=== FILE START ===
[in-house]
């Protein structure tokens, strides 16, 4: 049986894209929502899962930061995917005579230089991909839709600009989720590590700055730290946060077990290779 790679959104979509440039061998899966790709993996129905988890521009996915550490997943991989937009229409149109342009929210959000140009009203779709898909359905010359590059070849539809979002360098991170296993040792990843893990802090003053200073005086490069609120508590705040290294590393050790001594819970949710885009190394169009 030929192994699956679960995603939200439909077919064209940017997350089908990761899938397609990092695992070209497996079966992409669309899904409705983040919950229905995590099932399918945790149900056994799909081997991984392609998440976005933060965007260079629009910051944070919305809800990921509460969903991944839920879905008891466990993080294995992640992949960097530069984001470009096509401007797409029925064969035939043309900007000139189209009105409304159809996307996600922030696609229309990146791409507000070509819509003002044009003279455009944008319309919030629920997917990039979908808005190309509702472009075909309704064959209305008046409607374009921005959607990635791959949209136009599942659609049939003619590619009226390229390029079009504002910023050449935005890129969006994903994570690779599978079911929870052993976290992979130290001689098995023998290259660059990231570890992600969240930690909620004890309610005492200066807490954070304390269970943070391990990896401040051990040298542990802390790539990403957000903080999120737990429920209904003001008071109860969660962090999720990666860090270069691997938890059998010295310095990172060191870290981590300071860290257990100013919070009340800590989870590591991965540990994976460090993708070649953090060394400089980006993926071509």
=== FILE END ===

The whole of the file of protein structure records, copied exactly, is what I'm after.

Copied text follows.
[in-house]
């Protein structure tokens, strides 16, 4: 049986894209929502899962930061995917005579230089991909839709600009989720590590700055730290946060077990290779 790679959104979509440039061998899966790709993996129905988890521009996915550490997943991989937009229409149109342009929210959000140009009203779709898909359905010359590059070849539809979002360098991170296993040792990843893990802090003053200073005086490069609120508590705040290294590393050790001594819970949710885009190394169009 030929192994699956679960995603939200439909077919064209940017997350089908990761899938397609990092695992070209497996079966992409669309899904409705983040919950229905995590099932399918945790149900056994799909081997991984392609998440976005933060965007260079629009910051944070919305809800990921509460969903991944839920879905008891466990993080294995992640992949960097530069984001470009096509401007797409029925064969035939043309900007000139189209009105409304159809996307996600922030696609229309990146791409507000070509819509003002044009003279455009944008319309919030629920997917990039979908808005190309509702472009075909309704064959209305008046409607374009921005959607990635791959949209136009599942659609049939003619590619009226390229390029079009504002910023050449935005890129969006994903994570690779599978079911929870052993976290992979130290001689098995023998290259660059990231570890992600969240930690909620004890309610005492200066807490954070304390269970943070391990990896401040051990040298542990802390790539990403957000903080999120737990429920209904003001008071109860969660962090999720990666860090270069691997938890059998010295310095990172060191870290981590300071860290257990100013919070009340800590989870590591991965540990994976460090993708070649953090060394400089980006993926071509």